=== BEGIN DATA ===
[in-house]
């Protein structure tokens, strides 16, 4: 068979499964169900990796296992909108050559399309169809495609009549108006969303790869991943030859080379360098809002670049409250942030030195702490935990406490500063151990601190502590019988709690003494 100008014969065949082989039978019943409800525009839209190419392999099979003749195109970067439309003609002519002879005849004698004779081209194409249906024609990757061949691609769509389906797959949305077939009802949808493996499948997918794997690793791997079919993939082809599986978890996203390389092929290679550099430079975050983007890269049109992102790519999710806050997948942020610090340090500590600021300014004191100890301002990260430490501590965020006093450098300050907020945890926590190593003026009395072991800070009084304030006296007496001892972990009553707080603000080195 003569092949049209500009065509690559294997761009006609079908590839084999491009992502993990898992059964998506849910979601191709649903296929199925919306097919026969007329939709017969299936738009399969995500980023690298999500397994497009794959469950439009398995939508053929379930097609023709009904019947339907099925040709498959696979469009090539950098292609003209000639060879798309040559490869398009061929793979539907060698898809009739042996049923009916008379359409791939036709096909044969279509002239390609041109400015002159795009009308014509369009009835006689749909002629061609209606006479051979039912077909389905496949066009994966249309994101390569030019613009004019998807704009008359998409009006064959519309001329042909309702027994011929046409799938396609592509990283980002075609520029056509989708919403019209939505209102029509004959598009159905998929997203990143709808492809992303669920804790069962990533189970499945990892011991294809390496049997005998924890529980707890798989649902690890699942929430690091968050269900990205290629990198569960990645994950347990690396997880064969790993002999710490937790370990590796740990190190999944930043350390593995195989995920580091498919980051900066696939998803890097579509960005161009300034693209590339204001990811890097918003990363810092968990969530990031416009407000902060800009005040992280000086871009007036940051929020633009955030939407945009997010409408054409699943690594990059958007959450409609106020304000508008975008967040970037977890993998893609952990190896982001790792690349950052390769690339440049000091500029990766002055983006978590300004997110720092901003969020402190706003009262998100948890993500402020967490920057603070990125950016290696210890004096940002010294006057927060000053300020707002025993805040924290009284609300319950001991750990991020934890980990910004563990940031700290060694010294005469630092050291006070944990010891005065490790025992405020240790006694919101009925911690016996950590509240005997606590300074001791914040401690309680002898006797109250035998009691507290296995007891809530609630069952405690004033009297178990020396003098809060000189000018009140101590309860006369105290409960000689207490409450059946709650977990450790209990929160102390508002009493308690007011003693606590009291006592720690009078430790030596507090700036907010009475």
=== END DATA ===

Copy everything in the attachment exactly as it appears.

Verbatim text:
[in-house]
């Protein structure tokens, strides 16, 4: 068979499964169900990796296992909108050559399309169809495609009549108006969303790869991943030859080379360098809002670049409250942030030195702490935990406490500063151990601190502590019988709690003494 100008014969065949082989039978019943409800525009839209190419392999099979003749195109970067439309003609002519002879005849004698004779081209194409249906024609990757061949691609769509389906797959949305077939009802949808493996499948997918794997690793791997079919993939082809599986978890996203390389092929290679550099430079975050983007890269049109992102790519999710806050997948942020610090340090500590600021300014004191100890301002990260430490501590965020006093450098300050907020945890926590190593003026009395072991800070009084304030006296007496001892972990009553707080603000080195 003569092949049209500009065509690559294997761009006609079908590839084999491009992502993990898992059964998506849910979601191709649903296929199925919306097919026969007329939709017969299936738009399969995500980023690298999500397994497009794959469950439009398995939508053929379930097609023709009904019947339907099925040709498959696979469009090539950098292609003209000639060879798309040559490869398009061929793979539907060698898809009739042996049923009916008379359409791939036709096909044969279509002239390609041109400015002159795009009308014509369009009835006689749909002629061609209606006479051979039912077909389905496949066009994966249309994101390569030019613009004019998807704009008359998409009006064959519309001329042909309702027994011929046409799938396609592509990283980002075609520029056509989708919403019209939505209102029509004959598009159905998929997203990143709808492809992303669920804790069962990533189970499945990892011991294809390496049997005998924890529980707890798989649902690890699942929430690091968050269900990205290629990198569960990645994950347990690396997880064969790993002999710490937790370990590796740990190190999944930043350390593995195989995920580091498919980051900066696939998803890097579509960005161009300034693209590339204001990811890097918003990363810092968990969530990031416009407000902060800009005040992280000086871009007036940051929020633009955030939407945009997010409408054409699943690594990059958007959450409609106020304000508008975008967040970037977890993998893609952990190896982001790792690349950052390769690339440049000091500029990766002055983006978590300004997110720092901003969020402190706003009262998100948890993500402020967490920057603070990125950016290696210890004096940002010294006057927060000053300020707002025993805040924290009284609300319950001991750990991020934890980990910004563990940031700290060694010294005469630092050291006070944990010891005065490790025992405020240790006694919101009925911690016996950590509240005997606590300074001791914040401690309680002898006797109250035998009691507290296995007891809530609630069952405690004033009297178990020396003098809060000189000018009140101590309860006369105290409960000689207490409450059946709650977990450790209990929160102390508002009493308690007011003693606590009291006592720690009078430790030596507090700036907010009475």